No live organism can continue for long to exist sanely under conditions of absolute reality; even larks and katydids are supposed, by some, to dream. Hill House, not sane, stood by itself against its hills, holding darkness within; it had stood so for 80 years and might for 80 more. Within, walls continued upright, bricks met neatly, floors were firm, and doors sensibly shut; silence lay steadily against the wood and stone of Hill House, and whatever walked there, walked alone.
So starts The Haunting of Hill House, one of the acknowledged classics of the ghost story genre. And after so striking an opening, how could I not continue?
Given my love of creepy ghost stories, I really don’t know why it has taken me so long to get round to this this one. I had, of course, seen the marvellous film version from 1963 directed by Robert Wise, as well as, I’m sorry to say, the predictably inept modern remake.
The problem usually with ghost stories of novel length is that the sense of supernatural terror cannot really be maintained over long stretches: it is so fragile a state of mind that the slightest intrusion of reality shatters it. This is why ghost stories tend to work best as short stories, and, at novel length, the author generally has to pad the thing out. And the padding usually isn’t very interesting; or, worse, it detracts from the element of the supernatural. (I thought this was very much the case with the most recent example of this genre that I read, The Ghost Writer, which is actually rather fine once you get past the padding.) But Shirley Jackson avoids this issue by making this essentially a novel about a mental disintegration, and relating the supernatural elements to this central theme.
The story, such as it is is slight, and the set-up may be regarded as a bit hackneyed. Hill House is regarded as a haunted house: it has an evil history, and currently lies unoccupied. And here, Dr Montague, anthropologist, conducts an experiment in psychic phenomena. And to do so, he invites to Hill House three strangers – one who has telepathic powers; another who has telekinetic powers; and a third who is a relative of the owner, and is the house’s future owner. These four strangers assemble, and then, weird things start to happen. So far, so familiar: but the plot is never in itself an important element, I feel, in a ghost story. The ghost story is, it seems to me, a somewhat conservative genre: its impact depends not on any innovation, but in doing estalished things well. What matters – what the work must be judged on – is not the plot, as such, but how frightening the author can make it.
The principal character, Eleanor Vance, has been invited to the experiment because of her apparent powers of telekinesis – powers that she herself is not aware of. She is in a state of mental turmoil to begin with, and what she encounters in Hill House could well be emanations of her own mental state. This is not to suggest that the supernatural is illusory: other characters quite explicitly experience the supernatural. But Eleanor possibly does have telekinetic powers, and it is entirely possible that it is she who, albeit unconsciously, is the true source of the haunting. Shirley Jackson very skilfully integrates together a psychological study, and a creepy ghost story, but balancing the two elements does not become an issue, as the two are effectively the one and the same: as the ghostly incidents (although no ghost is ever actually seen) intensify, and become ever more harrowing, so Eleanor’s vulnerable mind becomes increasingly unhinged, as she moves from initial terror to acceptance, and even happiness, and, by the end, becomes convinced that the house itself is a conscious entity, and that, what is more, the house wants her: for the one and only time in her life, she is wanted.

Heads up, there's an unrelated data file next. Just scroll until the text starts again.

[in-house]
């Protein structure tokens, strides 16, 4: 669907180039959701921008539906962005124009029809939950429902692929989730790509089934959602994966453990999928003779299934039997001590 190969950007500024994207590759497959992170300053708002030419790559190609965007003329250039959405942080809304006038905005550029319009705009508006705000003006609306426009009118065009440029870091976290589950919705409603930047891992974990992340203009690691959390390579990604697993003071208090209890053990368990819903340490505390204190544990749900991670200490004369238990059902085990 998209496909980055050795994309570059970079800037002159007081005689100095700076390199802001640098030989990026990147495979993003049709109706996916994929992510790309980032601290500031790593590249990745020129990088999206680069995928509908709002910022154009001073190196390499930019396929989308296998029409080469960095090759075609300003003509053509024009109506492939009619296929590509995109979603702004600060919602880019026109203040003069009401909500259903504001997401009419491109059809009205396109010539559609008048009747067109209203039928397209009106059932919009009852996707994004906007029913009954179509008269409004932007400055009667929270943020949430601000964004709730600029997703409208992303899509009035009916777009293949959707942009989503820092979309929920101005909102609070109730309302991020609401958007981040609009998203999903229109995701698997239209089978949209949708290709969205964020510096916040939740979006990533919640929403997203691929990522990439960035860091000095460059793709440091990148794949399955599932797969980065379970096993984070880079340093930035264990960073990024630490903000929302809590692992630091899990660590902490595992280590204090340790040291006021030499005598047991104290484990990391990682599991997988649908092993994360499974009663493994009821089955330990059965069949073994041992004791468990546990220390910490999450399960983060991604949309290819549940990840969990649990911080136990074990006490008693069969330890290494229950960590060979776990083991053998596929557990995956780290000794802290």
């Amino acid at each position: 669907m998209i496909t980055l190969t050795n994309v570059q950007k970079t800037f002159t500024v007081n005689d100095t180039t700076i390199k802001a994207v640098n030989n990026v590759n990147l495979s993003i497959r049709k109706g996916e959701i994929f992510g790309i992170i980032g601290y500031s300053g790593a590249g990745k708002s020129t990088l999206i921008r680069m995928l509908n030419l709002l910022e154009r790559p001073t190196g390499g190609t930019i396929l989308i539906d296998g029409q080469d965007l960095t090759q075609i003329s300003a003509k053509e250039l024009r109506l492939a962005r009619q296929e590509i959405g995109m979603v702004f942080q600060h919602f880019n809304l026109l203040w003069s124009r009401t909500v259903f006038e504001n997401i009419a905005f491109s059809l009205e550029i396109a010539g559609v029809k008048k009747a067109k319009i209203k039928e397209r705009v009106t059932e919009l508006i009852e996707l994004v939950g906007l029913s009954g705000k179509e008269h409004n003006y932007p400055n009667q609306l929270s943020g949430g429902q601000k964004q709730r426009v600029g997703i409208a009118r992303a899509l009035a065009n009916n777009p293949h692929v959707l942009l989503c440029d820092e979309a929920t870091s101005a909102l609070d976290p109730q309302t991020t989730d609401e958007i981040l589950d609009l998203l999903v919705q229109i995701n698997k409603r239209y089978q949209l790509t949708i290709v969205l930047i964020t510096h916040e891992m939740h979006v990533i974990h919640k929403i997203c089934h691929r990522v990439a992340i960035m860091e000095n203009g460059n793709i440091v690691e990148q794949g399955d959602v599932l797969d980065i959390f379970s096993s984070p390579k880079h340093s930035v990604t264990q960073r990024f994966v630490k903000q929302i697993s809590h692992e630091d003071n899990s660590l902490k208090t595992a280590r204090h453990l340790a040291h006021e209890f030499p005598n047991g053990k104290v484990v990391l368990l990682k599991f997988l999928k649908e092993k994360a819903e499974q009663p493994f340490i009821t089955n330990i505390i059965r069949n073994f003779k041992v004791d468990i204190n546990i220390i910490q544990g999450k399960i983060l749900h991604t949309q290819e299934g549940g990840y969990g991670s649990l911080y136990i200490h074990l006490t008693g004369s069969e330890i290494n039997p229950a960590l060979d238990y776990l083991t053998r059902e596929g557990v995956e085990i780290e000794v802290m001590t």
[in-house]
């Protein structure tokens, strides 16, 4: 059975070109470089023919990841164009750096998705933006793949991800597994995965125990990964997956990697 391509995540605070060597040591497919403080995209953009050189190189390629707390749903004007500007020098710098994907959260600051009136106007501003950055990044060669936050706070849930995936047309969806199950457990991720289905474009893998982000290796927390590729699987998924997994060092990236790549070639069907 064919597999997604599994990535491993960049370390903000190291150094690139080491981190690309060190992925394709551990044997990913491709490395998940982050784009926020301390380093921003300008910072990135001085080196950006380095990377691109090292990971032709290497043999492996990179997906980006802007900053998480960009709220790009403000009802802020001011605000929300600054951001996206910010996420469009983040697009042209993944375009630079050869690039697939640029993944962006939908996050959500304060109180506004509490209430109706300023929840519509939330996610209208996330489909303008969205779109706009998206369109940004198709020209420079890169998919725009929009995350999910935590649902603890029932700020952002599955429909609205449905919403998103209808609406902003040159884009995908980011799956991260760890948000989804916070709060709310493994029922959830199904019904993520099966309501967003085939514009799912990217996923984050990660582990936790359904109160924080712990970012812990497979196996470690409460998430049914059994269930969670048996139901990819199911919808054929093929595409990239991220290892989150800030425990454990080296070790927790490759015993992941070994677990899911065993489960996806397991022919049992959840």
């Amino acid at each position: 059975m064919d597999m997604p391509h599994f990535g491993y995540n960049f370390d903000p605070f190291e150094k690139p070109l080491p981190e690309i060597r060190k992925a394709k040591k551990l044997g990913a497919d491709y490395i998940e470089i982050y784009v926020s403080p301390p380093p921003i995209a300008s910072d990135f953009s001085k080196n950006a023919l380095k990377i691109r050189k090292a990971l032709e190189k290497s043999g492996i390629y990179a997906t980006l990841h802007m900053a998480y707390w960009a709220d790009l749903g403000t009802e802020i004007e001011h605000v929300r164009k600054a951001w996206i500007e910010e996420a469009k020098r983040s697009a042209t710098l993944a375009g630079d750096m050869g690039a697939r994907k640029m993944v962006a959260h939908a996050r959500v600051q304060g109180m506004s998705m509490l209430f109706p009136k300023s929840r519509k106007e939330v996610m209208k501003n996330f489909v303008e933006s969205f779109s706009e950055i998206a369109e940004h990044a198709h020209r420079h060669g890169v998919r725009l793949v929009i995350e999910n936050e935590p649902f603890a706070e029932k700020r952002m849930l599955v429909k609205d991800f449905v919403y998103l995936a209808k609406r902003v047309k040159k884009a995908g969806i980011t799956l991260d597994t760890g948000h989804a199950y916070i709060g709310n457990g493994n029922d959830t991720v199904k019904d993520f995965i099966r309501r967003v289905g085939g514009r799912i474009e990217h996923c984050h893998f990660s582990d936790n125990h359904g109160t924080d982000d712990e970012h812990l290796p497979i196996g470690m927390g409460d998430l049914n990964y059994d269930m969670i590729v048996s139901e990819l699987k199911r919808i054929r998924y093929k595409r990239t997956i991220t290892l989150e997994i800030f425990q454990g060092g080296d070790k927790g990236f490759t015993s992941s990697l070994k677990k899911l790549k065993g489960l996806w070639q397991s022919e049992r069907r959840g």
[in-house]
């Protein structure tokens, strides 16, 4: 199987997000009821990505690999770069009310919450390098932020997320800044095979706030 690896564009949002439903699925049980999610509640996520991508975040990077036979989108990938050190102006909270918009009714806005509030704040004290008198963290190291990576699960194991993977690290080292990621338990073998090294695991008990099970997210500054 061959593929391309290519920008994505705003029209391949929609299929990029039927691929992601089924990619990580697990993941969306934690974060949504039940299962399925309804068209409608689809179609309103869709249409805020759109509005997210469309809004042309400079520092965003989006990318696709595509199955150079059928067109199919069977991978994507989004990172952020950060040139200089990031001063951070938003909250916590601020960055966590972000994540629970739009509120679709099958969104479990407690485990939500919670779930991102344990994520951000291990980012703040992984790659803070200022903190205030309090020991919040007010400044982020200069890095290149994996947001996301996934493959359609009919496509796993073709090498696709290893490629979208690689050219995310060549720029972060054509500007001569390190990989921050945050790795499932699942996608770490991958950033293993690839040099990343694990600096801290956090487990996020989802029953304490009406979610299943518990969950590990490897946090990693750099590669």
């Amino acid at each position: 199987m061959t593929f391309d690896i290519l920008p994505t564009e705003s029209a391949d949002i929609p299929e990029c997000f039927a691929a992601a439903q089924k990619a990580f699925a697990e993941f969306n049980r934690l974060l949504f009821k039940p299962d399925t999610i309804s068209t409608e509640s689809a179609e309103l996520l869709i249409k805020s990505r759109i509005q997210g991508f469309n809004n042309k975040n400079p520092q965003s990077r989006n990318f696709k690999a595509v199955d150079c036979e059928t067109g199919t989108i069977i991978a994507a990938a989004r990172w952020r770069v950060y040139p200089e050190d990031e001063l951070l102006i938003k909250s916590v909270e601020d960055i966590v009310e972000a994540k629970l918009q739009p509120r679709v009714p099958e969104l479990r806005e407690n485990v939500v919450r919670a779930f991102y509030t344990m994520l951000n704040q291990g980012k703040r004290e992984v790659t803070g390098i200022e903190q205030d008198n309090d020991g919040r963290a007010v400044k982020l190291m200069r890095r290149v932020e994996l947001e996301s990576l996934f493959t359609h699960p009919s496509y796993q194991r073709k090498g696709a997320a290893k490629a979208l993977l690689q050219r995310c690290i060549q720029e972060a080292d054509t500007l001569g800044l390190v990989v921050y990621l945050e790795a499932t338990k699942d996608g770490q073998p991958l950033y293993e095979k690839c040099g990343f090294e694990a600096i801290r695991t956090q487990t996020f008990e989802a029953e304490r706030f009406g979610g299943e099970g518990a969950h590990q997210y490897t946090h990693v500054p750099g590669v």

Eleanor’s mind is the only one the author allows herself to enter. As a consequence, we don’t find very coherent pictures of the other characters, because Eleanor herself finds them difficult to understand. Particularly difficult to understand is the other lady invited to the experiment – Theodora, who, it is strongly suggested, is lesbian: at times, Theo appears to Eleanor to be sisterly and affectionate; at other times, cruel and mean. But over the few days over which the story is set, all these characters become, for Eleanor, less significant: what matters is the house itself. Whatever these other people may or may not want, this house, insane, wants her, wants Eleanor. And she is determined to stay.
Quite frequently, the ending is the weakest part of a ghost story, for at the end, issues need to be resolved, and resolution usually requires a revelation in terms of plot; and that detracts from the sense of mystery that the ghost story ideally requires. But here, the ending – which, to judge from various internet “reviews”, many find disappointing – seems to me perfectly judged: it is a resolution of what had gone before, and seems to me rather shocking. It does not detract in any way from the sense of fear that has so expertly been generated in th erest of the novel.
I don’t know that I should recommend this book to those who don’t care for the genre. I have always loved the creepy ghost story, so this was right up my street, as they say, but I do know there are those who find the genre eminently resistible, and do not find much sense of terror in the thought of what may be lurking unseen in the shadows. And, sadly, there are those also whose sensibilities in these matters are so coarsened by modern horror films that they appear to respond only to the explicit. What frightens one seems to be as unpredictably subjective as what makes one laugh. So I had better restrict myself to saying that this frightened me. And it frightened me consistently, right up to that ending. There is no better recommendation than that for a ghost story.